Bailey Heaps represents clients in all facets of commercial litigation. Prior to joining Keker, Van Nest & Peters, Mr. Heaps was a trial attorney in the Federal Programs Branch of the Civil Division of the U.S. Department of Justice, where he defended challenges to the constitutionality of federal statutes and the legality of Executive Branch actions. While at the Federal Programs Branch, Mr. Heaps's representative matters included defending the Department of Health and Human Services in a challenge to the regulation implementing the non-discrimination provision of the Affordable Care Act, defending the constitutionality of the Telephone Consumer Protection Act, and representing the State Department in several Freedom of Information Act suits. Prior to joining the Justice Department, he clerked for the Honorable Judith W. Rogers of the U.S. Court of Appeals for the District of Columbia Circuit and for the Honorable Keith P. Ellison of the U.S. District Court for the Southern District of Texas.
Mr. Heaps graduated from Stanford Law School with pro bono distinction and graduated cum laude from Georgetown University with a B.A. in English and Government. During law school, Mr. Heaps participated in the Stanford Supreme Court Litigation Clinic, during which time he was a part of the team that represented Edith Windsor in her successful challenge to the Defense of Marriage Act.
We represented Tour de France winner Lance Armstrong in settling a False Claims Act case brought by a former teammate and joined in by the United States. The Postal Service and Floyd Landis had sought $100 million in damages from Armstrong, but in light of several significant court rulings rejecting and limiting the plaintiffs’ damages theories, the case settled for $5 million. Our prior representation of Armstrong resulted in the closing of a federal criminal investigation without charges being filed.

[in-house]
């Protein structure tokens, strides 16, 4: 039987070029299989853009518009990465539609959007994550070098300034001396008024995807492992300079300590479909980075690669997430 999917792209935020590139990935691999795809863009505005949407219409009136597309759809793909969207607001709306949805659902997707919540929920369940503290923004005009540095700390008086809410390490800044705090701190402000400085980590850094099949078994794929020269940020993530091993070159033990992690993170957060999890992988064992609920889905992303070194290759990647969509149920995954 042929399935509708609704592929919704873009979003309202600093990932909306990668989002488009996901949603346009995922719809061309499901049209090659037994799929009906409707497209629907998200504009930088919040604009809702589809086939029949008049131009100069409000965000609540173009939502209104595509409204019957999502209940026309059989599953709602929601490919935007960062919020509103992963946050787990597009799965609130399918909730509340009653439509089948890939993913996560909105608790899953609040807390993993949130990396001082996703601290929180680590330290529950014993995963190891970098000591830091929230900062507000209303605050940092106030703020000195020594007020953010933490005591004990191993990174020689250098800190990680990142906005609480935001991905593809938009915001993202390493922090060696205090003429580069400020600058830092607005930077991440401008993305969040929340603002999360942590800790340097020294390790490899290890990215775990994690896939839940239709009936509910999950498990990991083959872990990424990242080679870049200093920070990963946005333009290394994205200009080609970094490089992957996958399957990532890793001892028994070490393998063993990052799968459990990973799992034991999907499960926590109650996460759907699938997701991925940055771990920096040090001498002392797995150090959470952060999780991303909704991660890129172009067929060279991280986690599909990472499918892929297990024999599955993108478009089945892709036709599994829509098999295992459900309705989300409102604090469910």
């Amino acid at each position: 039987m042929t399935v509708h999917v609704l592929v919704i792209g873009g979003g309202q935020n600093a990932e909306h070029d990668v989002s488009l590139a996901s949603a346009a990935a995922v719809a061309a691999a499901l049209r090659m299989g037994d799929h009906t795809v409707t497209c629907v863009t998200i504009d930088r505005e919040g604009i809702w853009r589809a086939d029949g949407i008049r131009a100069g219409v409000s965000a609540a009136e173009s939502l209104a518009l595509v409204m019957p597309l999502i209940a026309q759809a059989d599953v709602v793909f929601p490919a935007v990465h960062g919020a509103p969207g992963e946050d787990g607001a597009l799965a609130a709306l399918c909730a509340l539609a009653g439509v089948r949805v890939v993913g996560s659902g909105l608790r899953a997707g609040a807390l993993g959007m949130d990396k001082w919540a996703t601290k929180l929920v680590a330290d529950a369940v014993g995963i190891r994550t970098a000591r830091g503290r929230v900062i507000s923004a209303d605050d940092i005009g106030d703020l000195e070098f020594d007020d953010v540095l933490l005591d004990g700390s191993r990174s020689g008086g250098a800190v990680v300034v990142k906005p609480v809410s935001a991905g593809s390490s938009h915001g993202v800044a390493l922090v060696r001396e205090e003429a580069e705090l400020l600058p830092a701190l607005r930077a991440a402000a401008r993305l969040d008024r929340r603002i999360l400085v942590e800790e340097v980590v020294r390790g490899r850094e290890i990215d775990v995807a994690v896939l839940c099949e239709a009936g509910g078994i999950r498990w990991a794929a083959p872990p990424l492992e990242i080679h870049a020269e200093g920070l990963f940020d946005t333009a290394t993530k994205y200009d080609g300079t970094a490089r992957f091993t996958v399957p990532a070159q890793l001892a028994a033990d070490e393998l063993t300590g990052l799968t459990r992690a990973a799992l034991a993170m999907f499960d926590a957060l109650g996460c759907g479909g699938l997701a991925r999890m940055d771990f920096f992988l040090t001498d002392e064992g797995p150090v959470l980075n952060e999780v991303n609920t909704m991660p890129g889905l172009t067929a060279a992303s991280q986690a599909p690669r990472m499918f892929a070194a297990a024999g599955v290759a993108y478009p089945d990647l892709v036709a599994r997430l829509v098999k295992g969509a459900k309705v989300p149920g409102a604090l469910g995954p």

In partnership with the American Civil Liberties Union, Keker, Van Nest & Peters filed a class action lawsuit challenging President Donald J. Trump's executive order restricting immigration from several predominantly Muslim countries and suspending entry of refugees from all countries. In March 2017, we sought a preliminary injunction enjoining the order's enforcement. The suit alleges that the order is an unconstitutional attempt to discriminate against Muslims, and that the government's actions violate Article I of the Constitution, the First Amendment, the equal-protection and due process rights granted under the Fifth Amendment and the Immigration and Nationality Act.
Five years after then-U.S. Attorney General Eric Holder announced that the U.S. Justice Department would co-sign onto Floyd Landis’s whistleblower lawsuit against Lance Armstrong, the sides have reached a settlement. Read more
Lance Armstrong agreed on Thursday to pay $5 million to settle claims that he defrauded the federal government by using performance-enhancing drugs when the United States Postal Service sponsored his cycling team. Read more